[Page ]. Copyright 2012 PWxyz LLC

Reviewed by PW Annex Reviews (Publishers Weekly Annex Reviews)

Auggie Pullman was born with severe facial deformities—no outer ears, eyes in the wrong place, his skin "melted"—and he's learned to steel himself against the horrified reactions he produces in strangers. Now, after years of homeschooling, his parents have enrolled him in fifth grade. In short chapters told from various first-person perspectives, debut author Palacio sketches his challenging but triumphant year. Though he has some expectedly horrible experiences at school, Auggie has lucked out with the adults in his life—his parents love him unconditionally, and his principal and teachers value kindness over all other qualities. While one bully manages, temporarily, to turn most of Auggie's classmates against him (Auggie likens this to becoming the human equivalent of "the Cheese Touch," a clever Diary of a Wimpy Kid reference), good wins out. Few first novels pack more of a punch: it's a rare story with the power to open eyes—and hearts—to what it's like to be singled out for a difference you can't control, when all you want is to be just another face in the crowd. Ages 8–12. Agent: Alyssa Eisner Henkin, Trident Media Group. (Feb.)

[Page ]. Copyright 2012 PWxyz LLC

Reviewed by School Library Journal Reviews (SLJ Reviews 2012 February)

Gr 4–7—Due to a rare genetic disorder, Auggie Pullman's head is malformed, his facial features are misshapen, and he has scars from corrective surgery. After much discussion and waffling, he and his parents decide it's time for him to go to a regular school for the fifth grade instead of being homeschooled. All his life Auggie has seen the shocked expressions and heard the whispers his appearance generates, and he has his coping strategies. He knows that except for how he looks, he's a normal kid. What he experiences is typical middle school—the good and the bad. Meanwhile, his beautiful sister is starting high school and having her own problems. She's finding that friendships change and, though it makes her feel guilty, she likes not being labeled as Auggie's sister. Multiple people tell this story, including Auggie, two of his new school friends, his sister, and his sister's former best friend. Palacio has an exceptional knack for writing realistic conversation and describing the thoughts and emotions of the characters. Everyone grows and develops as the story progresses, especially the middle school students. This is a fast read and would be a great discussion starter about love, support, and judging people on their appearance. A well-written, thought-provoking book.—Nancy P. Reeder, Heathwood Hall Episcopal School, Columbia, SC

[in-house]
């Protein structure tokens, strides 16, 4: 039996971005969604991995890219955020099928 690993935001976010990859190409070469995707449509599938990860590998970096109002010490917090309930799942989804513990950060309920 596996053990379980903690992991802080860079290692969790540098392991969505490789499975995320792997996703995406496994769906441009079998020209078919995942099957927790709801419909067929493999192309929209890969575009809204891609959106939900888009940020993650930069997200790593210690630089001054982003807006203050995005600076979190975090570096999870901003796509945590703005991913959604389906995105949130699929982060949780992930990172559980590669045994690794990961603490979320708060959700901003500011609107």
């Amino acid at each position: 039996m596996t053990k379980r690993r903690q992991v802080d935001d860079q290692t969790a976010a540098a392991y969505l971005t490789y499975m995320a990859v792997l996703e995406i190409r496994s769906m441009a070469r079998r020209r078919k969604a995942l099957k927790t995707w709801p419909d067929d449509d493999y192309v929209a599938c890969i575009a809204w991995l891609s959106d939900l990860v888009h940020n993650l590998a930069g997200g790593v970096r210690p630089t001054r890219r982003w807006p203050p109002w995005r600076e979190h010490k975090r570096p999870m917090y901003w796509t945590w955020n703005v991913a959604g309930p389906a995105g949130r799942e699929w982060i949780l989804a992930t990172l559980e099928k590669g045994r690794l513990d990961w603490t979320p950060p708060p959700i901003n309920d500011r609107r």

[Page 130]. (c) Copyright 2012. Library Journals LLC, a wholly owned subsidiary of Media Source, Inc. No redistribution permitted.